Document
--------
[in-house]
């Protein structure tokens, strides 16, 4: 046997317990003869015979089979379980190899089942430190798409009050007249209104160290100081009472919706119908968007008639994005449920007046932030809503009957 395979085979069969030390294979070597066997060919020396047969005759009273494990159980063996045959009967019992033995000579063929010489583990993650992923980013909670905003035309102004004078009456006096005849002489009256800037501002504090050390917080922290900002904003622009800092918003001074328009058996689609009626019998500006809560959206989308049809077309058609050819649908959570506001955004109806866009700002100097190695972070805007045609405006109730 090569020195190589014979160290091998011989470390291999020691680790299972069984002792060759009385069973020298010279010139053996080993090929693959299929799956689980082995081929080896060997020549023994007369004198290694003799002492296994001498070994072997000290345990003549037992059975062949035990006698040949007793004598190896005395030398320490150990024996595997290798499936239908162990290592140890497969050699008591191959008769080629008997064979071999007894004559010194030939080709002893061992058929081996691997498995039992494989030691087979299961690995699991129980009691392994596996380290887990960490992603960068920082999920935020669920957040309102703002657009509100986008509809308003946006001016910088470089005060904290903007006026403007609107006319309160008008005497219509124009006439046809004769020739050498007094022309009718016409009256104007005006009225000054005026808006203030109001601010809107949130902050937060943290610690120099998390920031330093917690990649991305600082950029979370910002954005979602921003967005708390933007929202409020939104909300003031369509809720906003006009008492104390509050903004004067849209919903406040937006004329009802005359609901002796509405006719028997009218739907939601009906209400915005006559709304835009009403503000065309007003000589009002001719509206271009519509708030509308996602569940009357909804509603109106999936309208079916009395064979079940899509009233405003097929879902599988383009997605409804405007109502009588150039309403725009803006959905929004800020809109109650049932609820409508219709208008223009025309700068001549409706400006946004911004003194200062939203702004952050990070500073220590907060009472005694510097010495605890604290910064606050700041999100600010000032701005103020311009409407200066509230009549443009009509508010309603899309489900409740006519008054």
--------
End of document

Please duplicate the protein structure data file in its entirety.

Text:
[in-house]
């Protein structure tokens, strides 16, 4: 046997317990003869015979089979379980190899089942430190798409009050007249209104160290100081009472919706119908968007008639994005449920007046932030809503009957 395979085979069969030390294979070597066997060919020396047969005759009273494990159980063996045959009967019992033995000579063929010489583990993650992923980013909670905003035309102004004078009456006096005849002489009256800037501002504090050390917080922290900002904003622009800092918003001074328009058996689609009626019998500006809560959206989308049809077309058609050819649908959570506001955004109806866009700002100097190695972070805007045609405006109730 090569020195190589014979160290091998011989470390291999020691680790299972069984002792060759009385069973020298010279010139053996080993090929693959299929799956689980082995081929080896060997020549023994007369004198290694003799002492296994001498070994072997000290345990003549037992059975062949035990006698040949007793004598190896005395030398320490150990024996595997290798499936239908162990290592140890497969050699008591191959008769080629008997064979071999007894004559010194030939080709002893061992058929081996691997498995039992494989030691087979299961690995699991129980009691392994596996380290887990960490992603960068920082999920935020669920957040309102703002657009509100986008509809308003946006001016910088470089005060904290903007006026403007609107006319309160008008005497219509124009006439046809004769020739050498007094022309009718016409009256104007005006009225000054005026808006203030109001601010809107949130902050937060943290610690120099998390920031330093917690990649991305600082950029979370910002954005979602921003967005708390933007929202409020939104909300003031369509809720906003006009008492104390509050903004004067849209919903406040937006004329009802005359609901002796509405006719028997009218739907939601009906209400915005006559709304835009009403503000065309007003000589009002001719509206271009519509708030509308996602569940009357909804509603109106999936309208079916009395064979079940899509009233405003097929879902599988383009997605409804405007109502009588150039309403725009803006959905929004800020809109109650049932609820409508219709208008223009025309700068001549409706400006946004911004003194200062939203702004952050990070500073220590907060009472005694510097010495605890604290910064606050700041999100600010000032701005103020311009409407200066509230009549443009009509508010309603899309489900409740006519008054």